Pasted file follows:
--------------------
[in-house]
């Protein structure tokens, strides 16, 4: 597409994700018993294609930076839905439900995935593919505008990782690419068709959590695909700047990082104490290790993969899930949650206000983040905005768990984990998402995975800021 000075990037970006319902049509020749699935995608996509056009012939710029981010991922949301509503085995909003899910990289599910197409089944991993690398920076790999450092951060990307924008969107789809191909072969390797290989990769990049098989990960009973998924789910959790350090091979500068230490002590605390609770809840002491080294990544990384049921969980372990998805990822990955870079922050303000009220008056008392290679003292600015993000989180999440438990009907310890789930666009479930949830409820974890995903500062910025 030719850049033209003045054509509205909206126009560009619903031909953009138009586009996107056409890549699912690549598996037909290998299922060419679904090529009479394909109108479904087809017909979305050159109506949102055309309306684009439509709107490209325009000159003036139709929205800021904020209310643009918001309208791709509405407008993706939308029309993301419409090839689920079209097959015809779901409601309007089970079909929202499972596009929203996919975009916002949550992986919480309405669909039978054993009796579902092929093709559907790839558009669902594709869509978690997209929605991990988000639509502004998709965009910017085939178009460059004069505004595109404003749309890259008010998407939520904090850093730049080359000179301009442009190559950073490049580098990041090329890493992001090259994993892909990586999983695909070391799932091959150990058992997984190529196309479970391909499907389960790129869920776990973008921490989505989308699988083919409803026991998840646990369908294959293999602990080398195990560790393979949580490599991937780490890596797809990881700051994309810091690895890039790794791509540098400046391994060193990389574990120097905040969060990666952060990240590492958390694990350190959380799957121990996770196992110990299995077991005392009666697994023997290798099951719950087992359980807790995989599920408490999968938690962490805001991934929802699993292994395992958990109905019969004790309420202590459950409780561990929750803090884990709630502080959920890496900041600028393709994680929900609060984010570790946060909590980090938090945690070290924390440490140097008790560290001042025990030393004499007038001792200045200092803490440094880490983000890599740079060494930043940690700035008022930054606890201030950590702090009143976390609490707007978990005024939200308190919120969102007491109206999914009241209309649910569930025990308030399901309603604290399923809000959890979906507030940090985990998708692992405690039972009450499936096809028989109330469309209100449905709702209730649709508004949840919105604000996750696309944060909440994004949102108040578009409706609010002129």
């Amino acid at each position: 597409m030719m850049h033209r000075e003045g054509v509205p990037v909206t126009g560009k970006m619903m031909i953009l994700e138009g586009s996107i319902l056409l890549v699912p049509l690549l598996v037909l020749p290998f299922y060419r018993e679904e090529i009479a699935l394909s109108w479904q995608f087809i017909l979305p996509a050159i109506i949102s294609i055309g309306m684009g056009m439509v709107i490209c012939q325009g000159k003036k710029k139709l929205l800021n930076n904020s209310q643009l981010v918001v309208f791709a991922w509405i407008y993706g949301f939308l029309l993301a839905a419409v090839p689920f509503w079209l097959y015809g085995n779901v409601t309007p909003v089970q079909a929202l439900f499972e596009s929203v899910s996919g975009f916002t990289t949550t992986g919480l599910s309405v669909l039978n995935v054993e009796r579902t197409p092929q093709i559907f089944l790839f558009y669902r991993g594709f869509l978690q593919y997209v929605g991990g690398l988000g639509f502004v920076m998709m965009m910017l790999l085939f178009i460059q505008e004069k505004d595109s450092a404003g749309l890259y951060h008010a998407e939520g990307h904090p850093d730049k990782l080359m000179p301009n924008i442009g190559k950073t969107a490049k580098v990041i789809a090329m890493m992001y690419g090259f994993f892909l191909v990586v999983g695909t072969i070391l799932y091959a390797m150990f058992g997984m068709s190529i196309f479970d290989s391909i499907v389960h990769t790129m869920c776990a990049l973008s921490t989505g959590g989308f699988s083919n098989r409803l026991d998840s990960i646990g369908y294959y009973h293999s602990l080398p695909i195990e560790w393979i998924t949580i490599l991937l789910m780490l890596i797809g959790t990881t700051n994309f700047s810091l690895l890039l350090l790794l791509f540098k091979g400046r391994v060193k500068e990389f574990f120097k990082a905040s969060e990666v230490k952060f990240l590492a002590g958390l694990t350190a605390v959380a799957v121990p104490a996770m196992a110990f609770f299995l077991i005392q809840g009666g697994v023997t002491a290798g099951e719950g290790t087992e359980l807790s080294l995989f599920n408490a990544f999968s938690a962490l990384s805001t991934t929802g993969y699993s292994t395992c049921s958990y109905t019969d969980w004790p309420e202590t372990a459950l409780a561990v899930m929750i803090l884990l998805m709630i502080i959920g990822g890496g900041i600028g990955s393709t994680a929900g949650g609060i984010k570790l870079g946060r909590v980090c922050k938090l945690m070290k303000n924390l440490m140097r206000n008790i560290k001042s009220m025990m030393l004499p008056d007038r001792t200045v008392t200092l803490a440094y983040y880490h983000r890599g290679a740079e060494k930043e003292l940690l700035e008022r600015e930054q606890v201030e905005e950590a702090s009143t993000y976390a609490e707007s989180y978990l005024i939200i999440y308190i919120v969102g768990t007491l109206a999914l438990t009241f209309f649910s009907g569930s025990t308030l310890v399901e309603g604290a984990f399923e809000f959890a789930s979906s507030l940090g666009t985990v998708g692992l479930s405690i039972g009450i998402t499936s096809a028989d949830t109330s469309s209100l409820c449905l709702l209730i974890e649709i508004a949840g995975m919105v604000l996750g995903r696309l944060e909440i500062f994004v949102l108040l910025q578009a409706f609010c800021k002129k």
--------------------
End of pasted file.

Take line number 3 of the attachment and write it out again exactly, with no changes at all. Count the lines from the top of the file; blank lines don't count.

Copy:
């Amino acid at each position: 597409m030719m850049h033209r000075e003045g054509v509205p990037v909206t126009g560009k970006m619903m031909i953009l994700e138009g586009s996107i319902l056409l890549v699912p049509l690549l598996v037909l020749p290998f299922y060419r018993e679904e090529i009479a699935l394909s109108w479904q995608f087809i017909l979305p996509a050159i109506i949102s294609i055309g309306m684009g056009m439509v709107i490209c012939q325009g000159k003036k710029k139709l929205l800021n930076n904020s209310q643009l981010v918001v309208f791709a991922w509405i407008y993706g949301f939308l029309l993301a839905a419409v090839p689920f509503w079209l097959y015809g085995n779901v409601t309007p909003v089970q079909a929202l439900f499972e596009s929203v899910s996919g975009f916002t990289t949550t992986g919480l599910s309405v669909l039978n995935v054993e009796r579902t197409p092929q093709i559907f089944l790839f558009y669902r991993g594709f869509l978690q593919y997209v929605g991990g690398l988000g639509f502004v920076m998709m965009m910017l790999l085939f178009i460059q505008e004069k505004d595109s450092a404003g749309l890259y951060h008010a998407e939520g990307h904090p850093d730049k990782l080359m000179p301009n924008i442009g190559k950073t969107a490049k580098v990041i789809a090329m890493m992001y690419g090259f994993f892909l191909v990586v999983g695909t072969i070391l799932y091959a390797m150990f058992g997984m068709s190529i196309f479970d290989s391909i499907v389960h990769t790129m869920c776990a990049l973008s921490t989505g959590g989308f699988s083919n098989r409803l026991d998840s990960i646990g369908y294959y009973h293999s602990l080398p695909i195990e560790w393979i998924t949580i490599l991937l789910m780490l890596i797809g959790t990881t700051n994309f700047s810091l690895l890039l350090l790794l791509f540098k091979g400046r391994v060193k500068e990389f574990f120097k990082a905040s969060e990666v230490k952060f990240l590492a002590g958390l694990t350190a605390v959380a799957v121990p104490a996770m196992a110990f609770f299995l077991i005392q809840g009666g697994v023997t002491a290798g099951e719950g290790t087992e359980l807790s080294l995989f599920n408490a990544f999968s938690a962490l990384s805001t991934t929802g993969y699993s292994t395992c049921s958990y109905t019969d969980w004790p309420e202590t372990a459950l409780a561990v899930m929750i803090l884990l998805m709630i502080i959920g990822g890496g900041i600028g990955s393709t994680a929900g949650g609060i984010k570790l870079g946060r909590v980090c922050k938090l945690m070290k303000n924390l440490m140097r206000n008790i560290k001042s009220m025990m030393l004499p008056d007038r001792t200045v008392t200092l803490a440094y983040y880490h983000r890599g290679a740079e060494k930043e003292l940690l700035e008022r600015e930054q606890v201030e905005e950590a702090s009143t993000y976390a609490e707007s989180y978990l005024i939200i999440y308190i919120v969102g768990t007491l109206a999914l438990t009241f209309f649910s009907g569930s025990t308030l310890v399901e309603g604290a984990f399923e809000f959890a789930s979906s507030l940090g666009t985990v998708g692992l479930s405690i039972g009450i998402t499936s096809a028989d949830t109330s469309s209100l409820c449905l709702l209730i974890e649709i508004a949840g995975m919105v604000l996750g995903r696309l944060e909440i500062f994004v949102l108040l910025q578009a409706f609010c800021k002129k």